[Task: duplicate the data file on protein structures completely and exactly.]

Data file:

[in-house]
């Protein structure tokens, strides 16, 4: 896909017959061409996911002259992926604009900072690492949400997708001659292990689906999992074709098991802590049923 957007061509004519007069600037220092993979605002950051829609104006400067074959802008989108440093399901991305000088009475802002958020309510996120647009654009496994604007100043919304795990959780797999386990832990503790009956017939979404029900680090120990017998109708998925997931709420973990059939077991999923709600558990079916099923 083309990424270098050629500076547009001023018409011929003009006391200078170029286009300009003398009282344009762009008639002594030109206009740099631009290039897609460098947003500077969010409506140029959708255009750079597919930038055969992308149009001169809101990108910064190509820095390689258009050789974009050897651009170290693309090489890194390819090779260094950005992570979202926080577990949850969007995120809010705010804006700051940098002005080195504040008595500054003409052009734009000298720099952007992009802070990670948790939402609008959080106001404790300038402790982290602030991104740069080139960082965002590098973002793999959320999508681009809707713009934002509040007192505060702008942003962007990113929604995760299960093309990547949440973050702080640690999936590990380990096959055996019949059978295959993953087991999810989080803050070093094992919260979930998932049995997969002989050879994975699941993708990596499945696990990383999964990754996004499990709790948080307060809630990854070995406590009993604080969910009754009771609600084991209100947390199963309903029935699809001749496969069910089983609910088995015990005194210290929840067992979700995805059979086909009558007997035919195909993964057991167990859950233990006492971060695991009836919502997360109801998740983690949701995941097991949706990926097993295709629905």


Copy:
[in-house]
């Protein structure tokens, strides 16, 4: 896909017959061409996911002259992926604009900072690492949400997708001659292990689906999992074709098991802590049923 957007061509004519007069600037220092993979605002950051829609104006400067074959802008989108440093399901991305000088009475802002958020309510996120647009654009496994604007100043919304795990959780797999386990832990503790009956017939979404029900680090120990017998109708998925997931709420973990059939077991999923709600558990079916099923 083309990424270098050629500076547009001023018409011929003009006391200078170029286009300009003398009282344009762009008639002594030109206009740099631009290039897609460098947003500077969010409506140029959708255009750079597919930038055969992308149009001169809101990108910064190509820095390689258009050789974009050897651009170290693309090489890194390819090779260094950005992570979202926080577990949850969007995120809010705010804006700051940098002005080195504040008595500054003409052009734009000298720099952007992009802070990670948790939402609008959080106001404790300038402790982290602030991104740069080139960082965002590098973002793999959320999508681009809707713009934002509040007192505060702008942003962007990113929604995760299960093309990547949440973050702080640690999936590990380990096959055996019949059978295959993953087991999810989080803050070093094992919260979930998932049995997969002989050879994975699941993708990596499945696990990383999964990754996004499990709790948080307060809630990854070995406590009993604080969910009754009771609600084991209100947390199963309903029935699809001749496969069910089983609910088995015990005194210290929840067992979700995805059979086909009558007997035919195909993964057991167990859950233990006492971060695991009836919502997360109801998740983690949701995941097991949706990926097993295709629905």